For anyone who does business online, one of the biggest issues is compliance. Making sure that your customers' details are secure can be a burden on even the most sophisticated business. So what's the alternative?
Compliance. It's a word that can cause even the most security conscious e-tailer's to have a pang of anxiety. With a huge burden on businesses of all kinds to look after their customer data in a responsible way these days, managing the impact of that can quickly turn into a big cost for the unprepared.
With the advent of the Payment Card Industry Data Security Standard (PCI DSS), it's been more important than ever for businesses to demonstrate that they can be trusted to take care of their customer data. It's for good reason, too - the cost of fraud to UK business in 2011 alone was more than £2billion according to some reports, and the PCI DSS is about more than just protecting consumers - it's about reducing that impact on bottom lines over the long-term, too.
For many businesses, especially those with high transaction volumes or a high percentage of repeat business, the IT infrastructure and resource costs of securely managing customer data can be high. A 2010 insight report by the Insight Security Group at Royal Holloway University Hospital showed that some merchants expected to spend more than £5million becoming PCI DSS compliant.
While compliance may cost however, simply avoiding storing customer details altogether isn't a solution either. Shoppers will quickly make their feelings known if they're being asked to re-enter the same data every time they want to make a purchase, and a slow payment process can quickly lead to them looking elsewhere.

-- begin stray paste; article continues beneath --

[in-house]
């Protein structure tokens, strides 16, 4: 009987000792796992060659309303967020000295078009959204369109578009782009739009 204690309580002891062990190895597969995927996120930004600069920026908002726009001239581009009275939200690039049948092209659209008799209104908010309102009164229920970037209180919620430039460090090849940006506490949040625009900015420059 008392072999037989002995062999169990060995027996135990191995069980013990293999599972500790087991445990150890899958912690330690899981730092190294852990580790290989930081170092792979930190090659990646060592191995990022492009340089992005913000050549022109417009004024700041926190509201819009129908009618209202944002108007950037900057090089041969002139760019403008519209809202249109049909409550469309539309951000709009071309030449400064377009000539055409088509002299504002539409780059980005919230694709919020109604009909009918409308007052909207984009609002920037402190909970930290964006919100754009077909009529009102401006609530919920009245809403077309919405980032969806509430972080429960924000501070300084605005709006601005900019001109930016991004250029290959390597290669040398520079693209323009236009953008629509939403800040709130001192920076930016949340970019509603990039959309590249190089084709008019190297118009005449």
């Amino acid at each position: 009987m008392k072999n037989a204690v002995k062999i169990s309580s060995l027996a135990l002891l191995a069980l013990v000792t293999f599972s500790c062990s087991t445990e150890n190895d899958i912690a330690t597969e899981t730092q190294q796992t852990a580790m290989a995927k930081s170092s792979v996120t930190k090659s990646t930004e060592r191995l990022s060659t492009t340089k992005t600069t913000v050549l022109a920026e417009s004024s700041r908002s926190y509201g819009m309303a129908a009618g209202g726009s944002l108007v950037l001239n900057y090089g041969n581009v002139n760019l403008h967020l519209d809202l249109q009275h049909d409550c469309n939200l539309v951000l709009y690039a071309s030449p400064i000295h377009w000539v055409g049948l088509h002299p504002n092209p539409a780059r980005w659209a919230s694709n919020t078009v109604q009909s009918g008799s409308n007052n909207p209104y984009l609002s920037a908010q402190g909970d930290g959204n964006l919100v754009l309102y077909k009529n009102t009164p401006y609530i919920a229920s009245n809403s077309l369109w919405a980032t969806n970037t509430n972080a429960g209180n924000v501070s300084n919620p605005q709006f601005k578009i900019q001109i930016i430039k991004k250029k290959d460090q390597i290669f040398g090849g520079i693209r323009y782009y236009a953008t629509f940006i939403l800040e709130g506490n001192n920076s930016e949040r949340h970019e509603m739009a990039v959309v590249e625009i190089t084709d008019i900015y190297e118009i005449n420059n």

Thankfully, as it so often does, the latest technology is helping to provide an effective solution to this ongoing challenge. Tokenisation, a way of swapping sensitive customer data for substitute, less critical information, is quickly taking off as an ideal solution for organisations that want compliance without the associated costs.
It's a process that's akin to electronic sleight-of-hand. With Tokenisation, sensitive customer data is never actually stored by the merchant. Instead, when the customer enters their payment information, it's diverted to the Tokenisation vendor's secure system and exchanged for the eponymous 'token'.
In the case of WorldPay, that token is a Reference Order Code, 'masked' information that canít be accessed for fraudulent use but can still be used to authenticate customer payments.
In essence, Tokenisation provides e-tailers with a way of offering customers the same benefits of a single click payment process, without needing to store or transmit sensitive data like credit card details. The customer's profile can be saved in the same way as a normal payment, while their vital data lives somewhere else, ensuring that the business doesn't lose out on the loyalty opportunity.
That's good for business, and not just from a pure regulatory standpoint. Tokenisation actually reduces the overall level of PCI DSS compliance that merchants need to abide by, because their sensitive customer data is stored somewhere else entirely. That quickly translates into savings, with potential reductions in IT infrastructure and management costs.
Tokens offer greater flexibility for merchants, too. Once they're securely stored, they can be processed at a much later date. For anyone offering customised products, staggered purchases, subscriptions or repeat orders, the same token will be valid over and over again. It works the same way for anyone who needs to hold on to customer details for a security deposit, too.
Of course, security works both ways. Just as customers want to know that their information is safe, e-tailers want to know that they're not being defrauded. That's why tokens undergo the same stringent fraud checks as 'normal' payments. WorldPay even makes the same fraud screening tools available as it does for 'standard' payments, allowing customers to fully authenticate and check transactions.
With Tokenisation working across all sales channels - from internet payments to Mail and Telephone Orders - it's little wonder that itís already proving to be a popular way for businesses to shake off some of the PCI DSS burden.